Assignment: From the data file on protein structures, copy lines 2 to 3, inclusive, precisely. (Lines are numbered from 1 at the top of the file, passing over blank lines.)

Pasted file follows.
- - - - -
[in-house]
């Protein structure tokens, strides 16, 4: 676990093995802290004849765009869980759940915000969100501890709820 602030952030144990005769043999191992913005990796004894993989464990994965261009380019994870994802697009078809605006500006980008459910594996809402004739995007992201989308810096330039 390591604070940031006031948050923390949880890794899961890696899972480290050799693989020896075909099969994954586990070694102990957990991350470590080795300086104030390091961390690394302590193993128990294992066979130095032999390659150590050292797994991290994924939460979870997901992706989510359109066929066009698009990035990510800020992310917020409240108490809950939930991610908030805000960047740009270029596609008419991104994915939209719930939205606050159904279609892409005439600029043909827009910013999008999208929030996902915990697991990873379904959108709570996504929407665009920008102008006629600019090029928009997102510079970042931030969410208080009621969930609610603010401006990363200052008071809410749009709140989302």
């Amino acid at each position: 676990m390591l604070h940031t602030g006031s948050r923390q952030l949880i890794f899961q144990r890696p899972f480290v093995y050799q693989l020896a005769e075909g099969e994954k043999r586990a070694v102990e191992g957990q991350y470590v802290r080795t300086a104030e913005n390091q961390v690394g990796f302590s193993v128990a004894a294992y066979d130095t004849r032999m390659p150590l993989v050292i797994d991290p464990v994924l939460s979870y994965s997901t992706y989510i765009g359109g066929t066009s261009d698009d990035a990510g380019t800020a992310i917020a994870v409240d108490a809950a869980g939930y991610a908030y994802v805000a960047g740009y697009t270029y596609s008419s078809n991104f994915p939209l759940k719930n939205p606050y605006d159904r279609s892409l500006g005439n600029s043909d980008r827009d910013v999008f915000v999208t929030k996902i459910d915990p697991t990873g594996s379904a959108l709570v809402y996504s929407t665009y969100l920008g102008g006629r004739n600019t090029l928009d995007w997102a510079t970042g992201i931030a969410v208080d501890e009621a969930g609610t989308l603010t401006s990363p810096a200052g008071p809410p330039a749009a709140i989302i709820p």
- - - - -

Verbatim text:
């Protein structure tokens, strides 16, 4: 676990093995802290004849765009869980759940915000969100501890709820 602030952030144990005769043999191992913005990796004894993989464990994965261009380019994870994802697009078809605006500006980008459910594996809402004739995007992201989308810096330039 390591604070940031006031948050923390949880890794899961890696899972480290050799693989020896075909099969994954586990070694102990957990991350470590080795300086104030390091961390690394302590193993128990294992066979130095032999390659150590050292797994991290994924939460979870997901992706989510359109066929066009698009990035990510800020992310917020409240108490809950939930991610908030805000960047740009270029596609008419991104994915939209719930939205606050159904279609892409005439600029043909827009910013999008999208929030996902915990697991990873379904959108709570996504929407665009920008102008006629600019090029928009997102510079970042931030969410208080009621969930609610603010401006990363200052008071809410749009709140989302």
């Amino acid at each position: 676990m390591l604070h940031t602030g006031s948050r923390q952030l949880i890794f899961q144990r890696p899972f480290v093995y050799q693989l020896a005769e075909g099969e994954k043999r586990a070694v102990e191992g957990q991350y470590v802290r080795t300086a104030e913005n390091q961390v690394g990796f302590s193993v128990a004894a294992y066979d130095t004849r032999m390659p150590l993989v050292i797994d991290p464990v994924l939460s979870y994965s997901t992706y989510i765009g359109g066929t066009s261009d698009d990035a990510g380019t800020a992310i917020a994870v409240d108490a809950a869980g939930y991610a908030y994802v805000a960047g740009y697009t270029y596609s008419s078809n991104f994915p939209l759940k719930n939205p606050y605006d159904r279609s892409l500006g005439n600029s043909d980008r827009d910013v999008f915000v999208t929030k996902i459910d915990p697991t990873g594996s379904a959108l709570v809402y996504s929407t665009y969100l920008g102008g006629r004739n600019t090029l928009d995007w997102a510079t970042g992201i931030a969410v208080d501890e009621a969930g609610t989308l603010t401006s990363p810096a200052g008071p809410p330039a749009a709140i989302i709820p």